According to LinkedIn comments from people directly involved in the project, this operation is funded by a £7 billion investment:

In the Defense Industry, the Chinese Ministry of State Security (MSS) is using AI to automatically identify and generate reports about counter-intelligence agents.

Edward Wong, Julian E. Barnes, Muyi Xiao and Chris Buckley, reporting for the New York Times:

The spies asked for an artificial intelligence program that would create instant dossiers on every person of interest in the area and analyze their behavior patterns. They proposed feeding the A.I. program information from databases and scores of cameras that would include car license plates, cellphone data, contacts and more.

The A.I.-generated profiles would allow the Chinese spies to select targets and pinpoint their networks and vulnerabilities, according to internal meeting memos obtained by The New York Times.

Today the Chinese agents in Beijing have what they asked for: an A.I. system that tracks American spies and others, said U.S. officials and a person with knowledge of the transaction, who shared the information on the condition that The Times not disclose the names of the contracting firms involved.

The M.S.S. has intensified its intelligence collection on American companies developing technology with both military and civilian uses, while the C.I.A., in a change from even a few years ago, is pouring resources into collecting data on Chinese companies developing A.I., quantum computing and other such tools.

As I said on social media at the very end of the 2023:

A Chart to Look Smart

The easiest way to look smart on social media and gain a ton of followers? Post a lot of charts. And I mean, a lot. It doesn’t matter about what. It doesn’t even matter if they are accurate or completely made up.
You won’t believe that people would fall for it, but they do. Boy, they do.

So this is a section dedicated to making me popular.

Companies adopting AI seek an edge by fine-tuning large language models to be exceptionally good at a few specific tasks.

You might remember BloombergGPT, possibly the first attempt by an end-user organization to train an LLM on proprietary data. We mentioned it in Issue #9 – The Tools of the Trade.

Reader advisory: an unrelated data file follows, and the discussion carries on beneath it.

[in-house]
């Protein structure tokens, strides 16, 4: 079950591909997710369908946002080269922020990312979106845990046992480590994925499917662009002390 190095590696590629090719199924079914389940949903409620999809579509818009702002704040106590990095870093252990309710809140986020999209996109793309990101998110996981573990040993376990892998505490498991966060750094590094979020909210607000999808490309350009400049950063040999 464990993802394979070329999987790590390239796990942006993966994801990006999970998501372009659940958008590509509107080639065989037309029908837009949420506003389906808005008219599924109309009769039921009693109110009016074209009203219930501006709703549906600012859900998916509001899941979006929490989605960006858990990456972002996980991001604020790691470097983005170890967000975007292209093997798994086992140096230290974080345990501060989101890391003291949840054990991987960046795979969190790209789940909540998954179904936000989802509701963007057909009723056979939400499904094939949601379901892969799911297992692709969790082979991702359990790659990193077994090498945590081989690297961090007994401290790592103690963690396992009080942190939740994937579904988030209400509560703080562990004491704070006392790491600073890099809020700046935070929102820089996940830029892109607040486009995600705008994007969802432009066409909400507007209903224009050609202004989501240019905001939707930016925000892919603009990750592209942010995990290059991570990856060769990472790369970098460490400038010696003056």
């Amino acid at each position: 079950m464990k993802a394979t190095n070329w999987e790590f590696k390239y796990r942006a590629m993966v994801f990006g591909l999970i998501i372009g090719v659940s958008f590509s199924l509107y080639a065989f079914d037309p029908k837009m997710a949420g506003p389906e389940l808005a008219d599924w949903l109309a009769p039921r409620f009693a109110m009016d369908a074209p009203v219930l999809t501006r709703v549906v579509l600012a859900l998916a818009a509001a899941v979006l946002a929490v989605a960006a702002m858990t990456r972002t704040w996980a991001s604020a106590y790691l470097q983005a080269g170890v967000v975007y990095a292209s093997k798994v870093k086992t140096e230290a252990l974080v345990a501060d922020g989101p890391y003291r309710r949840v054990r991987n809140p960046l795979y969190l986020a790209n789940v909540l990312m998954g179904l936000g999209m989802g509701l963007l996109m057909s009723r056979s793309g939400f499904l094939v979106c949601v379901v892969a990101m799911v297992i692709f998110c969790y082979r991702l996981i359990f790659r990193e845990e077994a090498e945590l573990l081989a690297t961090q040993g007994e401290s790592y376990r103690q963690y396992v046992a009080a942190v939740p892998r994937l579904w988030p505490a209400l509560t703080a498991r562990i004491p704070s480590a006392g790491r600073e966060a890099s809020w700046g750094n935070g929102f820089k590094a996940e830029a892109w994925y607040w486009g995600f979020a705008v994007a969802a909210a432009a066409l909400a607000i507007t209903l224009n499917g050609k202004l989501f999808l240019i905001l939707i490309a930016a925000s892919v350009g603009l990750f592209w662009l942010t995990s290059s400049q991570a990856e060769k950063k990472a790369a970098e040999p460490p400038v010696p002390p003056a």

Months later, we start to see more deliberate efforts, especially in the Financial Services industry.

The first one of those efforts to pay attention to is called Shai, a large language model trained by a Chinese asset management company to perform tasks relevant to the firm.

From the research paper describing the project:

Our endeavor for building an AM LLM are as follows:

  • First, we pick up and define several NLP tasks for a typical asset management company, and build the corresponding task dataset for training and evaluation.
  • Second, we conduct continuous pretraining and supervised finetuning on a 10B-level base LLM model, providing an optimal balance between performance and inference cost.
  • Third, we conduct evaluation covering our proposed AM tasks. These evaluations include financial professional examination questions, open Q&As based on real-world scenarios, specific tasks designed for asset management scenarios, and safety assessments, providing a comprehensive and objective evaluation. To gain valuable insights into the relative performance of these models in the specific context of asset management, we notably bring Shai into direct comparison with mainstream 10B-level open-source models, such as baichuan2[18], Qwen[19], InterLM[20], and Xverse[21], on our proprietary dataset.

So, what are the tasks that Shai is trained to focus on?

In investment research, for instance, LLMs can assist asset management firms in quickly and accurately extracting key information from a vast array of market data, financial reports, and macroeconomic indicators. They can analyze and summarize this complex information, enabling faster data collation and reducing errors that can occur due to human intervention.

In the realm of risk management, LLMs can aid asset management companies in predicting and evaluating various types of risks via sophisticated data analysis and pattern recognition. For example, when it comes to assessing the market volatility of a particular asset class, LLMs can swiftly analyze historical trends and relevant news reports, providing both quantitative and qualitative support to the risk assessment process.

In customer service and consultation, the application of LLMs has significantly improved the user interaction experience. They can comprehend the specific needs and situations of customers, providing targeted responses or recommendations, which greatly enhances customer satisfaction.

In the context of regulatory compliance, LLMs can interpret complex regulatory documents, assisting asset management companies in ensuring that their business operations meet a variety of legal requirements. For instance, when new financial regulations are introduced, LLMs can quickly summarize the main changes and potential impacts, helping the company adapt swiftly to changes in the legal environment.

Arguably, all generalist LLMS, like GPT-4, are already trained to reach the state of the art in performing all of the above tasks but the second. And GPT-5 might set a new bar that no specialized LLM can reach.

Caution must be exercised in deciding where to focus the training and fine-tuning efforts.

Once that is done, the next step is figuring out how to choose the right data to train the LLM on. Here, the paper offers precious advice: